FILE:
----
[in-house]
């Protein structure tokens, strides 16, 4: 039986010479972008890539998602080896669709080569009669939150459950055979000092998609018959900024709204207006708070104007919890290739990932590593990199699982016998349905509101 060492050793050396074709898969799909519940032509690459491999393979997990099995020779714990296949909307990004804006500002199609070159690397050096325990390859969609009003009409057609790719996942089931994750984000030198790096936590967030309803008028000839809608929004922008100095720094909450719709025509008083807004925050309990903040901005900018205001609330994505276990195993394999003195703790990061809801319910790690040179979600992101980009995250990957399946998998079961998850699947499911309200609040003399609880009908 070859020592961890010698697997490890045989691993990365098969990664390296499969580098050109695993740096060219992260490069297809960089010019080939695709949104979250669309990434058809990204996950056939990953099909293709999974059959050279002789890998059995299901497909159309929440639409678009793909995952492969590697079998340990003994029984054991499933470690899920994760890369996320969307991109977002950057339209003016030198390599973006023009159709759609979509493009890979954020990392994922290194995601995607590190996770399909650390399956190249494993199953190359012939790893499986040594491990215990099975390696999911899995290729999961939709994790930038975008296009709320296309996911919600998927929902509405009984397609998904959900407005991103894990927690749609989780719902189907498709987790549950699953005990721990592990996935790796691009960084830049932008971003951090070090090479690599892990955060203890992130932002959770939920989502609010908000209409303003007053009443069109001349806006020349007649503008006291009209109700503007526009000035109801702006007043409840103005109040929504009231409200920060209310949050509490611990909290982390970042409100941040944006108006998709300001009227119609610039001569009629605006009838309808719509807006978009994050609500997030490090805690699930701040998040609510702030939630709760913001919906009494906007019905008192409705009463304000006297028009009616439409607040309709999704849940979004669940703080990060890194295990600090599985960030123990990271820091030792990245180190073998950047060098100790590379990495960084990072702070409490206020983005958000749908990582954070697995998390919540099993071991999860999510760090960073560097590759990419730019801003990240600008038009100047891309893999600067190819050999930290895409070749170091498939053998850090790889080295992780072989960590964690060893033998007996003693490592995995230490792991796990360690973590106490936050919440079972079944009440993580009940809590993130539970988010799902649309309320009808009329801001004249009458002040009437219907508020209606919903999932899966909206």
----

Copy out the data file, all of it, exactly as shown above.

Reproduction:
[in-house]
């Protein structure tokens, strides 16, 4: 039986010479972008890539998602080896669709080569009669939150459950055979000092998609018959900024709204207006708070104007919890290739990932590593990199699982016998349905509101 060492050793050396074709898969799909519940032509690459491999393979997990099995020779714990296949909307990004804006500002199609070159690397050096325990390859969609009003009409057609790719996942089931994750984000030198790096936590967030309803008028000839809608929004922008100095720094909450719709025509008083807004925050309990903040901005900018205001609330994505276990195993394999003195703790990061809801319910790690040179979600992101980009995250990957399946998998079961998850699947499911309200609040003399609880009908 070859020592961890010698697997490890045989691993990365098969990664390296499969580098050109695993740096060219992260490069297809960089010019080939695709949104979250669309990434058809990204996950056939990953099909293709999974059959050279002789890998059995299901497909159309929440639409678009793909995952492969590697079998340990003994029984054991499933470690899920994760890369996320969307991109977002950057339209003016030198390599973006023009159709759609979509493009890979954020990392994922290194995601995607590190996770399909650390399956190249494993199953190359012939790893499986040594491990215990099975390696999911899995290729999961939709994790930038975008296009709320296309996911919600998927929902509405009984397609998904959900407005991103894990927690749609989780719902189907498709987790549950699953005990721990592990996935790796691009960084830049932008971003951090070090090479690599892990955060203890992130932002959770939920989502609010908000209409303003007053009443069109001349806006020349007649503008006291009209109700503007526009000035109801702006007043409840103005109040929504009231409200920060209310949050509490611990909290982390970042409100941040944006108006998709300001009227119609610039001569009629605006009838309808719509807006978009994050609500997030490090805690699930701040998040609510702030939630709760913001919906009494906007019905008192409705009463304000006297028009009616439409607040309709999704849940979004669940703080990060890194295990600090599985960030123990990271820091030792990245180190073998950047060098100790590379990495960084990072702070409490206020983005958000749908990582954070697995998390919540099993071991999860999510760090960073560097590759990419730019801003990240600008038009100047891309893999600067190819050999930290895409070749170091498939053998850090790889080295992780072989960590964690060893033998007996003693490592995995230490792991796990360690973590106490936050919440079972079944009440993580009940809590993130539970988010799902649309309320009808009329801001004249009458002040009437219907508020209606919903999932899966909206």